Military journalist Grigory Pasko was found guilty of spying by a Pacific Ocean Fleet court on Tuesday and sentenced to four years in prison for treason. He will also have his property confiscated. The journalist was taken into custody at the court and will serve out his sentence in a maximum security prison camp. Prosecutors were demanding that he be jailed for nine years. The journalist's lawyer Anatoly Pashkin said that the defence would fight to have the conviction overturned. In November 1997, Grigory Pasko was arrested at Vladivostok airport (the city is the administrative centre of the Maritime Territory), after he returned from a business trip to Japan. In July 1999, in his first closed hearing, Pasko was cleared in the spying charges, but convicted of exceeding his duties. The journalist was sentenced to three years, but was freed under an amnesty. The military board of the Supreme Court, taking into account that the article on espionage had been replaced by a more lenient one, quashed the judgement and sent the case back for investigation.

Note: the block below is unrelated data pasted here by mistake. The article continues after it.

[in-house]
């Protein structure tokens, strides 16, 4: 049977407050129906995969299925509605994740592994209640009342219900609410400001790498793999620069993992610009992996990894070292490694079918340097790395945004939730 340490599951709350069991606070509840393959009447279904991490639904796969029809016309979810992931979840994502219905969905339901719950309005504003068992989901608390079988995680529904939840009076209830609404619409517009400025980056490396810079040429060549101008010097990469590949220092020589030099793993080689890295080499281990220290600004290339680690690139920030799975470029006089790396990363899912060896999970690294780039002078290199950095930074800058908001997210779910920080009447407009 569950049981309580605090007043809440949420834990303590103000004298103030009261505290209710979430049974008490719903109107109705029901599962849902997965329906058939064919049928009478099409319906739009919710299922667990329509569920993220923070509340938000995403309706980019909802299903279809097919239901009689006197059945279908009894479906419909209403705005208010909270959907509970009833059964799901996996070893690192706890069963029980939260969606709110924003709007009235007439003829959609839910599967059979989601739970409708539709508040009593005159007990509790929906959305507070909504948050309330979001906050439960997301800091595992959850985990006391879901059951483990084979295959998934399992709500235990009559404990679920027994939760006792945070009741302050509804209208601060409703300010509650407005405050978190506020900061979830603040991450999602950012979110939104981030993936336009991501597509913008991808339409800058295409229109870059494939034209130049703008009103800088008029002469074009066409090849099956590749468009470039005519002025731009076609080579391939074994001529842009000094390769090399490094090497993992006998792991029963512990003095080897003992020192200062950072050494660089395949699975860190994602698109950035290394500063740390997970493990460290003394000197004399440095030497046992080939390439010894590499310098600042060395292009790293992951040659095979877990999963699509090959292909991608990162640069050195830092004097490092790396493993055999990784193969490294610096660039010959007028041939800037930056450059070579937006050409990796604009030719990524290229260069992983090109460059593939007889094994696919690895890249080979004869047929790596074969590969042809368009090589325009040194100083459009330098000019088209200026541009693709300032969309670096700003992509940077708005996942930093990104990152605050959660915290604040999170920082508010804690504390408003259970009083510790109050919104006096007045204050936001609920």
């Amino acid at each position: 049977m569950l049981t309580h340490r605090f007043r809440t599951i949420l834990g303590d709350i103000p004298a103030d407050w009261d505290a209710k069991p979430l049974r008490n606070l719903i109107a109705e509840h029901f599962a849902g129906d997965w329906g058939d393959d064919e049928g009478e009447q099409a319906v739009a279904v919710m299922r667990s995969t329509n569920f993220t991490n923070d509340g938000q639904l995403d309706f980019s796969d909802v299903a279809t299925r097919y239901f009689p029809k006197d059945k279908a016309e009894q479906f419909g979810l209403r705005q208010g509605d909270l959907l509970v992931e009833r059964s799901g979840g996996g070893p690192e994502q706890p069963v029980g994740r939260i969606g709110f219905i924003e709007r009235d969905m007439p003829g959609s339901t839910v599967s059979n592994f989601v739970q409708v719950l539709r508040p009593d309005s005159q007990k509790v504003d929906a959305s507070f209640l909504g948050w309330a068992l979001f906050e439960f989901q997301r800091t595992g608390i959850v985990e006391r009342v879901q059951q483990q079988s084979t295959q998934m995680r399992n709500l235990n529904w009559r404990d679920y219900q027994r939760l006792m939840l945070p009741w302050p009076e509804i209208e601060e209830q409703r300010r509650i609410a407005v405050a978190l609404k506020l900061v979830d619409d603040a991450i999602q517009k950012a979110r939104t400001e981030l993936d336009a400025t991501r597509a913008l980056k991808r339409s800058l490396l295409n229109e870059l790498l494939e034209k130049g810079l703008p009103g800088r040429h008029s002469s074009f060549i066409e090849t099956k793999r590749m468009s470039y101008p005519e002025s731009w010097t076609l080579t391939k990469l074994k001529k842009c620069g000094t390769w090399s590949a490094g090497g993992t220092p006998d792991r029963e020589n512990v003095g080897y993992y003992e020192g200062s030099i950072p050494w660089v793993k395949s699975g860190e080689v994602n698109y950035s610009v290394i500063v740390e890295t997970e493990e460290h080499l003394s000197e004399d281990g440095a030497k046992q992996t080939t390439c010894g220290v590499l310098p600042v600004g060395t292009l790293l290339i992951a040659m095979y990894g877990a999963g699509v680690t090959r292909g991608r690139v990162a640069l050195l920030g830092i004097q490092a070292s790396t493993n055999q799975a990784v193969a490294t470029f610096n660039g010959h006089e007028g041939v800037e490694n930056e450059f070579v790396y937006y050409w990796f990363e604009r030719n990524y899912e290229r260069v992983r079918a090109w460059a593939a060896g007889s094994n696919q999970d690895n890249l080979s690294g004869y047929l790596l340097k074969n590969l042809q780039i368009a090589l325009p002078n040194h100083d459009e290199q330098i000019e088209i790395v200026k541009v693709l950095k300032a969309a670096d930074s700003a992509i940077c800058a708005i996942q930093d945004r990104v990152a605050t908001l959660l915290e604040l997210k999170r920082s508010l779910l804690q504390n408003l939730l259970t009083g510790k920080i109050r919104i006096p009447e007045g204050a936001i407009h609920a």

In recent years, genetics has become a cutting-edge science, not only in the professional field of biology, but also because of the enormous social reach of its discoveries and approaches. Not in vain, practically every day the press offers us the discovery of a new gene, a new hereditary determinant directly involved in the manifestation of diseases or physical characteristics.
On December 14, President Putin holds his annual Q&A session with Russian and foreign journalists. This conference is considered to be the beginning of his presidential campaign